Hugh Jackman’s (or the Jack-Man as I like to call him) latest project took the form of former Presidential candidate Gary Hart biopic titled The Front Runner. Jackman plays Hart as the lead in the film which also stars JK Simmons, Vera Farmiga, and Bill Burr among others. The film is about the true story of a presidential front runner named Gary Hart who led the Democratic Primary race by a 12-point margin. His ideas were revolutionary and his middle name popularity as the primary grew nearer, but his campaign eventually fell to pieces in the space of three weeks after news of an affair he had sank his moral credibility. The film, after it released, was discussed for Oscar recognition; however, it did not end up being nominated for any major awards.
I knew full well before watching this film that I was going to like it. Idealistic politicians, a romantic message, and Hugh Jackman; what could I possibly not like about this film? I was surprised, neither pleasantly nor particularly unpleasantly, by the effect the film had by the time I was done with it. Gary Hart, portrayed in all his likability and charisma, is portrayed in equal part as the flawed individual that he was. Jackman is very, very good as Hart; well cast for one thing, and you can see the amount of research he’s done. There’s a veritable mine of anecdotal information regarding the ways in which Jackman was allowed in to the Harts’ lives in the preparation stage of the film, and you can see that he’s put it to good use. Aside from him I’d say the acting is pretty standard/average. Nothing stands out, with the possible exception of the omnipresent JK Simmons, as anything more than actors acting.
The writing, however, makes up for a lot of the potentially bland performances. While perhaps not groundbreaking, the film has the striding pace demanded of many and most political dramas. Razor sharp turn of phrase and some truly potent, if a little grandiose, monologue writing add up to an engaging and pulsating watch. There exists, however, a painful lack of depth to the lot of it. The film is provoking without a doubt, but one gets the feeling of taking a leisurely dip into some of the issues discussed as opposed to a deep dive. Some would, I’d imagine, find this ponderous. I can see that interpretation, and even empathise with it to some extent, but I feel like the occupation of the big screen and the microphone that comes with it calls for more of a sturdy stance. I like that they never explicitly say whether or not the rumours of the affair were true; that feels in-keeping with the message that Hart projected: That’s not important. Ambiguity in that sphere is almost called for, but I feel like they could have done more for the discussion of the behaviours of the media and the composition of integrity in public office. Obviously they explore that, reasonably well, I might add, but it could be a lot less surface level.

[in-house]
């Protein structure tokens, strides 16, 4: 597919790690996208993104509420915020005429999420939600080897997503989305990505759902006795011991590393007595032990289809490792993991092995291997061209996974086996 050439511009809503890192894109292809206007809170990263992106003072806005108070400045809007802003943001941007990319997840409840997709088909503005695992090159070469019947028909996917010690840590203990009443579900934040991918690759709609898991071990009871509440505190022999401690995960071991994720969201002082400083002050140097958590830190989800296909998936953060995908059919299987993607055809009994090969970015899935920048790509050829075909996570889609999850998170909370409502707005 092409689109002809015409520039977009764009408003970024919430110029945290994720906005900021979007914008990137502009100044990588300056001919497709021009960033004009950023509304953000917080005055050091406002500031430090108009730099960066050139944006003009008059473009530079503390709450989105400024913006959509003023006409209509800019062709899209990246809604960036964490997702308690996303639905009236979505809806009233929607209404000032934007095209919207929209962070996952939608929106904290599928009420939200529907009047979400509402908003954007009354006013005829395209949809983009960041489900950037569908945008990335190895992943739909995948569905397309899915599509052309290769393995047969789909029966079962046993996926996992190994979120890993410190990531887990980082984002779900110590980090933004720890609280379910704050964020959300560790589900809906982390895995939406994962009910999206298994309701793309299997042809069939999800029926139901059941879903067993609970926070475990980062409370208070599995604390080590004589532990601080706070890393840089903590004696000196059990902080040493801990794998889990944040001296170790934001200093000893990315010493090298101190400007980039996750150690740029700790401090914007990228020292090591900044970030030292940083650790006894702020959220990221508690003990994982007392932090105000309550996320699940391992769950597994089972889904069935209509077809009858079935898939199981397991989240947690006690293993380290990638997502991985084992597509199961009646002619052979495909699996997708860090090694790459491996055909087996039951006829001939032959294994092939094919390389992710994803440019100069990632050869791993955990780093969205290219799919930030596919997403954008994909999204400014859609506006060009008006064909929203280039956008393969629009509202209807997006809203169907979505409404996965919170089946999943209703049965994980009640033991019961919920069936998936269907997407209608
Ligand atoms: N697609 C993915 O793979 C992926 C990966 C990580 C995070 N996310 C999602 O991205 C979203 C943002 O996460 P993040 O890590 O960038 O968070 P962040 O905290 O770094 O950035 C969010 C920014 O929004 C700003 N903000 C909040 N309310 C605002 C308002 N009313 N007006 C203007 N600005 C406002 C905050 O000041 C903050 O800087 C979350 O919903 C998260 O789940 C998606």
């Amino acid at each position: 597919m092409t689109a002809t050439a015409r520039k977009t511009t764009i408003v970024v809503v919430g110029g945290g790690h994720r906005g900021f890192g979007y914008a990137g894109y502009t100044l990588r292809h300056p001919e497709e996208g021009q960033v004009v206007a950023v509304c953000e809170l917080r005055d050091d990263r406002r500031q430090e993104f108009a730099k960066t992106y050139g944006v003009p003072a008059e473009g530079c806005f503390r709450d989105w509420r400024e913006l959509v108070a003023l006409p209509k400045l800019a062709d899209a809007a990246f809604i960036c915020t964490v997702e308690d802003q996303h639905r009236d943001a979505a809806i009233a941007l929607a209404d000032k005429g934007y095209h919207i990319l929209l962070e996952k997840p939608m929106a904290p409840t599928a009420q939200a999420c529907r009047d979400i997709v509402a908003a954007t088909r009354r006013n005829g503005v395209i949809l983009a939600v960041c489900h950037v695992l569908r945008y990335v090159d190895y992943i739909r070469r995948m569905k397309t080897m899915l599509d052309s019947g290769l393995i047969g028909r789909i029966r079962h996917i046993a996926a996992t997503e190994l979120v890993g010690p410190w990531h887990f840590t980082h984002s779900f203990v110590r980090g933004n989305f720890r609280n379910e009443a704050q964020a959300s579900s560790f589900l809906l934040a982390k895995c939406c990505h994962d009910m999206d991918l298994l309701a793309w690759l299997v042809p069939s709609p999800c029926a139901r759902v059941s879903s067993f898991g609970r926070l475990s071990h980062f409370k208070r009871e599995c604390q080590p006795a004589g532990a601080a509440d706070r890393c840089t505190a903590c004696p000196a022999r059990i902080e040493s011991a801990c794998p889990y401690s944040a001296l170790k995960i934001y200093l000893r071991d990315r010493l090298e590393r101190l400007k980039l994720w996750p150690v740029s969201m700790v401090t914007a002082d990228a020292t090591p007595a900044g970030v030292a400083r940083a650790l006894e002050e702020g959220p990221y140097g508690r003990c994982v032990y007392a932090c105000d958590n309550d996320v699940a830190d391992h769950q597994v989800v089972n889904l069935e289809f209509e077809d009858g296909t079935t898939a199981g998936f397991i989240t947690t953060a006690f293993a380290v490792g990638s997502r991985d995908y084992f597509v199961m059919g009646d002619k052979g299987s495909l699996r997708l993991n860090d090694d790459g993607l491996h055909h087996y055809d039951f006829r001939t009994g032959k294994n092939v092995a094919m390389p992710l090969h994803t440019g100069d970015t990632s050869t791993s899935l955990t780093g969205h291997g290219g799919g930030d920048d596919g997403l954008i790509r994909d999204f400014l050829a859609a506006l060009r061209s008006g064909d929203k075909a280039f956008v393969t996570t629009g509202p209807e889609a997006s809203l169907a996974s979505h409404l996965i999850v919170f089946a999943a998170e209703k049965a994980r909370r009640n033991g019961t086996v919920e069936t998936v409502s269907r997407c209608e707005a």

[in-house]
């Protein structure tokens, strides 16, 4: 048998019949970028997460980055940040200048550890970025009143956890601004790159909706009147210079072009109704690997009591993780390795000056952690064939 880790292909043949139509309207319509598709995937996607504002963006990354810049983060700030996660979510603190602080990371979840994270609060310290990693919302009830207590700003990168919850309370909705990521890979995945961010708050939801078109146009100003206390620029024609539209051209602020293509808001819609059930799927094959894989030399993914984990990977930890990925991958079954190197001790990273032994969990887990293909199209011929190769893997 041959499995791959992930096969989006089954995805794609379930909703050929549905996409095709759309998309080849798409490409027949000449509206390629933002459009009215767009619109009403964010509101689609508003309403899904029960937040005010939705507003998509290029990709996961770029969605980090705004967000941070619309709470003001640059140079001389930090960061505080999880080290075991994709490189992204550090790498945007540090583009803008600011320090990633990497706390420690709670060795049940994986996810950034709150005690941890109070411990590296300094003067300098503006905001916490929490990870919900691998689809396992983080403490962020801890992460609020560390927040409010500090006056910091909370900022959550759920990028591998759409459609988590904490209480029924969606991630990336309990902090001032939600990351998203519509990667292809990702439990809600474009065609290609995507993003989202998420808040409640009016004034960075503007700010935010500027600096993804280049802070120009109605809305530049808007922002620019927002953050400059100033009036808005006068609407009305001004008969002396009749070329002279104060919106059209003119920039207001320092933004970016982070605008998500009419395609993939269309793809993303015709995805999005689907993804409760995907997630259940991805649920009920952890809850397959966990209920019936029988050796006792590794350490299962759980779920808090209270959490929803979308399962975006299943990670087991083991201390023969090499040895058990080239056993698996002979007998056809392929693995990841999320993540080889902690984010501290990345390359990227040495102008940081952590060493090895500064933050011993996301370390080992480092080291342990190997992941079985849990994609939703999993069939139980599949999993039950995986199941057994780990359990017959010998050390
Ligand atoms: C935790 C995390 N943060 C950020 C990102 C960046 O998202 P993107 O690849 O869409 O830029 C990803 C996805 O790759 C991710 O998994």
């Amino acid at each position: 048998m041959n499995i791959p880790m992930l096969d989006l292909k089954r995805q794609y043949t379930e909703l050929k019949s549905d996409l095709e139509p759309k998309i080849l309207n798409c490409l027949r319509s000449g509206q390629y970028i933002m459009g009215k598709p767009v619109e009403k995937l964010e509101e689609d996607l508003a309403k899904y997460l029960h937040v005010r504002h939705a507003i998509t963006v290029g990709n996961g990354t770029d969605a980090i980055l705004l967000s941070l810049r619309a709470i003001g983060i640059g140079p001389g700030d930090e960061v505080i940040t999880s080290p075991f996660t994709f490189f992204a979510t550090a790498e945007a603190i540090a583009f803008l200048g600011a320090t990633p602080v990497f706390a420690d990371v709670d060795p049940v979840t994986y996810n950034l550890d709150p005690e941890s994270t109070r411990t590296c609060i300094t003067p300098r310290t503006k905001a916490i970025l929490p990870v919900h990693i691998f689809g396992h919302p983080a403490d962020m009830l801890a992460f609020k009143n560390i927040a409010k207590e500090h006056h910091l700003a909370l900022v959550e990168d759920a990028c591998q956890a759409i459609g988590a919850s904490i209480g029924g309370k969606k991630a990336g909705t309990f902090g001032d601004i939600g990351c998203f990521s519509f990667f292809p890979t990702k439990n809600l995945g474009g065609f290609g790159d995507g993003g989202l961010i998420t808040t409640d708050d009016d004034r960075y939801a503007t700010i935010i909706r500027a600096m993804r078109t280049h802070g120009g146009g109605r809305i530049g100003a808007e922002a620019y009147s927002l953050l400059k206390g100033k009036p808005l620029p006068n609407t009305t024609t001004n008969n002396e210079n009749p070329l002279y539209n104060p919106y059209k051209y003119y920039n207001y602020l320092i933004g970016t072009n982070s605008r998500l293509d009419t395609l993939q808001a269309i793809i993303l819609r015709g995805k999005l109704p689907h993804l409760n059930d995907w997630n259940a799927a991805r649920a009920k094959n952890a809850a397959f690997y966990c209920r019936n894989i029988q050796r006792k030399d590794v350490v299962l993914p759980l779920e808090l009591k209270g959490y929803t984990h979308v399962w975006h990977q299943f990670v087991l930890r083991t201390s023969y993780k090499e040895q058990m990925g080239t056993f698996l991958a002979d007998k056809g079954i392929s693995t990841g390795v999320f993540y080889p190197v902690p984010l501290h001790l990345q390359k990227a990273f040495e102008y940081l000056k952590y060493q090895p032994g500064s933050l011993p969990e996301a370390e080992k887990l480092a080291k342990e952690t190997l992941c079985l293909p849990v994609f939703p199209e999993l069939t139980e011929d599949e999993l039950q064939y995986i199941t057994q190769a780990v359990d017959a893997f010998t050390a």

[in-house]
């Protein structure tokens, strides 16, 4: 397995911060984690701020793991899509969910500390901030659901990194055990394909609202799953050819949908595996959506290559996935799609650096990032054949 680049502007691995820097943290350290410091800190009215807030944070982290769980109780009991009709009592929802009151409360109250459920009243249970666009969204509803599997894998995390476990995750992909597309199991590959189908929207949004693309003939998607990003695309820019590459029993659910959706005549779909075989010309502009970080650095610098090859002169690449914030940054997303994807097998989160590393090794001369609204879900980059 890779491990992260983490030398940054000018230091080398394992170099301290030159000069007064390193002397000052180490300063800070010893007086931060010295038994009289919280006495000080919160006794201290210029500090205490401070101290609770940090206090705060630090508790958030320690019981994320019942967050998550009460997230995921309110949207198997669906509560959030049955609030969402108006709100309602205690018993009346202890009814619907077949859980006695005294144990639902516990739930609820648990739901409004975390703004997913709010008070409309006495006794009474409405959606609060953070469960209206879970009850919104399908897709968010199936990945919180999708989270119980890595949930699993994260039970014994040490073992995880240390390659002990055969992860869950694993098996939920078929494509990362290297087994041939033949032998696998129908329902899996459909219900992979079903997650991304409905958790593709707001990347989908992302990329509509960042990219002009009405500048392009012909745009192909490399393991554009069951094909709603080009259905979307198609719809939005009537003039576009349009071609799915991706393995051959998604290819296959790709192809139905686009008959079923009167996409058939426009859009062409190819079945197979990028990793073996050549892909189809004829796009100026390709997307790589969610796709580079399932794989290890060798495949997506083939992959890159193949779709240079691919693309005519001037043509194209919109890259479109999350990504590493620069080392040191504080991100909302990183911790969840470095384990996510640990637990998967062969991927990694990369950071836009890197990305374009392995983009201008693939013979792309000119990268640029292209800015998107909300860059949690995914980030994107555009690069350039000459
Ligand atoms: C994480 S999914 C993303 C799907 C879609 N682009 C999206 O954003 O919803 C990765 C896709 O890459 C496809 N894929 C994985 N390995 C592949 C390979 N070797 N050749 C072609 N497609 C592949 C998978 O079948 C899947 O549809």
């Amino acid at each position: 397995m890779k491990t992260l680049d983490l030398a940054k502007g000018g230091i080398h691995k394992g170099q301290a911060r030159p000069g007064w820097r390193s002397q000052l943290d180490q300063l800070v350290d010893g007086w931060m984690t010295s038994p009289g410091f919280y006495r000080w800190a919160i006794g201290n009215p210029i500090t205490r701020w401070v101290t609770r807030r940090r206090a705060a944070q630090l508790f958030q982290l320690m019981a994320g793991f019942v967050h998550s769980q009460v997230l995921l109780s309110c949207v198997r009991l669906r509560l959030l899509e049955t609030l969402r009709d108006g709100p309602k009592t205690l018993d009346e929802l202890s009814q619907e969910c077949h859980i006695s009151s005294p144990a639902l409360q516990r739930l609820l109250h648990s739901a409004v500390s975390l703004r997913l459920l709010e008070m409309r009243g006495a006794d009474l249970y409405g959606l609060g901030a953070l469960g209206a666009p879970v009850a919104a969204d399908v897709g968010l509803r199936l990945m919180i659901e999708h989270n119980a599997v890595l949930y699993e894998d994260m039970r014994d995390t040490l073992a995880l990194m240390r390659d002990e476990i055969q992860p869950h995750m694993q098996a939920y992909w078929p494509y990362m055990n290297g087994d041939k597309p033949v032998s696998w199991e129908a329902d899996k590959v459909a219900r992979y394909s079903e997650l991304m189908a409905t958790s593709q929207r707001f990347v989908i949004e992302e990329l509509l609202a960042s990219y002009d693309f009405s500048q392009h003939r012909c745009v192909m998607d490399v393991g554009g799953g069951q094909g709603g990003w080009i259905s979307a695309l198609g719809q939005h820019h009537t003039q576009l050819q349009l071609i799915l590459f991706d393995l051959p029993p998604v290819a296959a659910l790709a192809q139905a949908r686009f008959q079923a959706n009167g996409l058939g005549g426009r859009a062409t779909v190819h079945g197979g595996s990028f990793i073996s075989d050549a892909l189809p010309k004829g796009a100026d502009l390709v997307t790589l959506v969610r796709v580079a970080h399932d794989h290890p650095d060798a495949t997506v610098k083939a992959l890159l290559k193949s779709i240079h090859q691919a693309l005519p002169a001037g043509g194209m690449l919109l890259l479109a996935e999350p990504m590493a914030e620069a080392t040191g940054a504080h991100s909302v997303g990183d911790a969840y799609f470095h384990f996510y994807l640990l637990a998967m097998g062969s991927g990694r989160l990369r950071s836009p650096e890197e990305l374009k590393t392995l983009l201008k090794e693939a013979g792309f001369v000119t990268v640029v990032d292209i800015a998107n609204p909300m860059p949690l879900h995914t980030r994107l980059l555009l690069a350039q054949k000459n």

The film certainly does ask questions. As much as they could have gone deeper, the over-arching message is one I absolutely love, and for that reason I do think the more people who watch this film the better. You find yourself furious with the newspaper you read that morning for the behaviours of its counterparts during the events of this film, while at he same time you have to wonder if they have a point. Is having an affair enough to invalidate all the visionary ideas a man has for the leadership of a country? It should come down to which matters more, but the reality is a lot more complicated than that. You find yourself contemplating the question, seeing as it’s being pretty much directly asked, “is Hart a victim or a perpetrator?” The prominence of that question in the film, along with the aforementioned fact that they never really tell you what is and is not true, results in a tug on your heart as you hate the behaviour of the tabloids masquerading as broadsheets.
All in all, a film definitely worth the watch. Jackman’s performance, with the aid of some skilful penmanship, manages to carry for a lot of the film’s ideological shortcomings, and the point they’re making is a potent one. Hart gives a speech, close to if not at the very end of the film, where he as good as breaks the fourth wall to deliver the film’s ultimate warning: If we allow these things to continue, we risk ending up with exactly the leaders we deserve. A thought well worth two hours of your time.
– Aman Datta
Aman’s Score – 72/100 Aryamaan’s Score –